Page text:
Increases in operating costs, including fluctuations in the cost and availability of oil-based resins and other raw materials, as well as certain components, used in our products, the ability to maintain favorable supplier and service arrangements and relationships (particularly with respect to sole-source suppliers and sterilization services), and the potential adverse effects of any disruption in the availability of such items and services.
Security breaches of our information systems or our products, which could impair our ability to conduct business, result in the loss of BD trade secrets or otherwise compromise sensitive information of BD or its customers, suppliers and other business partners, or of customers' patients, including sensitive personal data, or result in product efficacy or safety concerns for certain of our products, and result in actions by regulatory bodies or civil litigation.
Difficulties inherent in product development, including the potential inability to successfully continue technological innovation, successfully complete clinical trials, obtain and maintain regulatory approvals in the United States and abroad, obtain intellectual property protection for our products, obtain coverage and adequate reimbursement for new products, or gain and maintain market approval of products, as well as the possibility of infringement claims by competitors with respect to patents or other intellectual property rights, all of which can preclude or delay commercialization of a product. Delays in obtaining necessary approvals or clearances from United States Food and Drug Administration (“FDA”) or other regulatory agencies or changes in the regulatory process may also delay product launches and increase development costs.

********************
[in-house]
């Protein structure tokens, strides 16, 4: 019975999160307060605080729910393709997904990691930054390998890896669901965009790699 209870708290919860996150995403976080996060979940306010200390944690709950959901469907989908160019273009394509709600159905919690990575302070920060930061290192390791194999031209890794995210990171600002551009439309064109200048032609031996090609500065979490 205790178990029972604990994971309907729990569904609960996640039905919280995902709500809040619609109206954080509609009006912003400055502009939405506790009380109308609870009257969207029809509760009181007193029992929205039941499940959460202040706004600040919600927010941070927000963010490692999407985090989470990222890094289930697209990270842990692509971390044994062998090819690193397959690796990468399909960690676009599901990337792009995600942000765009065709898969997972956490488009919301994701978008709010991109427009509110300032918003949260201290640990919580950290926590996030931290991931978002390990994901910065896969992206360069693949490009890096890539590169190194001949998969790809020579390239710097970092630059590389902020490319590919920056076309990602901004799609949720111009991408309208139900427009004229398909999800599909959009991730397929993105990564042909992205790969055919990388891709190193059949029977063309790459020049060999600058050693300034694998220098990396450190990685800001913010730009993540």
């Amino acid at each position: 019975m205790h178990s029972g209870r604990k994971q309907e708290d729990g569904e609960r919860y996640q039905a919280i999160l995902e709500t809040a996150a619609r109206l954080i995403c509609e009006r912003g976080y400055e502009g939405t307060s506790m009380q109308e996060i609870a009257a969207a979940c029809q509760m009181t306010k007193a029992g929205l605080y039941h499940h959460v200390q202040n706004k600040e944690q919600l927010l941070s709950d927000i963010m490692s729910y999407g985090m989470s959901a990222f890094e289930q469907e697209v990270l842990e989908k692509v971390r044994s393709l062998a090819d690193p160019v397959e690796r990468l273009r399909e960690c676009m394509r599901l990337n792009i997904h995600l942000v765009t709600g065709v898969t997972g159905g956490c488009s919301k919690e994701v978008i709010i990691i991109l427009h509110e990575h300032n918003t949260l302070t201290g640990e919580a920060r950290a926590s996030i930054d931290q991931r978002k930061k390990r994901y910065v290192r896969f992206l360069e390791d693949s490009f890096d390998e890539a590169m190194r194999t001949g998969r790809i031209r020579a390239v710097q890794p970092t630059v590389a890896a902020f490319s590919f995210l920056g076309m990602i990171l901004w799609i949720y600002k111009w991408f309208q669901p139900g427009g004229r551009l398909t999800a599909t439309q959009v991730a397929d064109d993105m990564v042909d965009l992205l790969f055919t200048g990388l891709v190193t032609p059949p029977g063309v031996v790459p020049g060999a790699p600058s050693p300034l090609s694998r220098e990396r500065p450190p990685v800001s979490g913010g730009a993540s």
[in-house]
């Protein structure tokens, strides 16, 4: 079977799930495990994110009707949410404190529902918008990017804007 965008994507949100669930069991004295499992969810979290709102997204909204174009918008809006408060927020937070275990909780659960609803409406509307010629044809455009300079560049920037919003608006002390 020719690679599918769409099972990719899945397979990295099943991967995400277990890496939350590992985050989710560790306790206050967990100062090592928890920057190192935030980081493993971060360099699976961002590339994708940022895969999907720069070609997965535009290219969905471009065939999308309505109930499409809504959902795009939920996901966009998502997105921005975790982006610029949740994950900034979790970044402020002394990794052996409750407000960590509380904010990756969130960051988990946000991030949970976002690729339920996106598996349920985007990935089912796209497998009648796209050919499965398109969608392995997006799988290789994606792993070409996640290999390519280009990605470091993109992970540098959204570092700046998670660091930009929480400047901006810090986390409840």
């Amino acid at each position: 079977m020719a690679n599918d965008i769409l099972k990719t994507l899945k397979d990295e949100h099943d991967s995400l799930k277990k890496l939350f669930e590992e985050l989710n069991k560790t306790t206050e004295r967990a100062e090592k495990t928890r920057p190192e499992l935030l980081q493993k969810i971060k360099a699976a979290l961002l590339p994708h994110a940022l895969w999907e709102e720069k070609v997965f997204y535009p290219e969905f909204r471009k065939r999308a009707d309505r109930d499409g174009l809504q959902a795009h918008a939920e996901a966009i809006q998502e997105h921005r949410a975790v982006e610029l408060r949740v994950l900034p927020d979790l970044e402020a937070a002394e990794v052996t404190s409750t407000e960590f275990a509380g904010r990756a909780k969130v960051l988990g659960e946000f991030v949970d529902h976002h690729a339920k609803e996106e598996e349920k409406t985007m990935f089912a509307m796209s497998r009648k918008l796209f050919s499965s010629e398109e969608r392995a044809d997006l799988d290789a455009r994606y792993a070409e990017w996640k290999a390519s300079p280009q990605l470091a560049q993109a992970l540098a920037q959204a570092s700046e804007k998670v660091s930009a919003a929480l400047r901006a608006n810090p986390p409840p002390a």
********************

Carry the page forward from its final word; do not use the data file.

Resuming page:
The impact of business combinations or divestitures, including any volatility in earnings relating to acquisition-related costs, and our ability to successfully integrate any business we may acquire.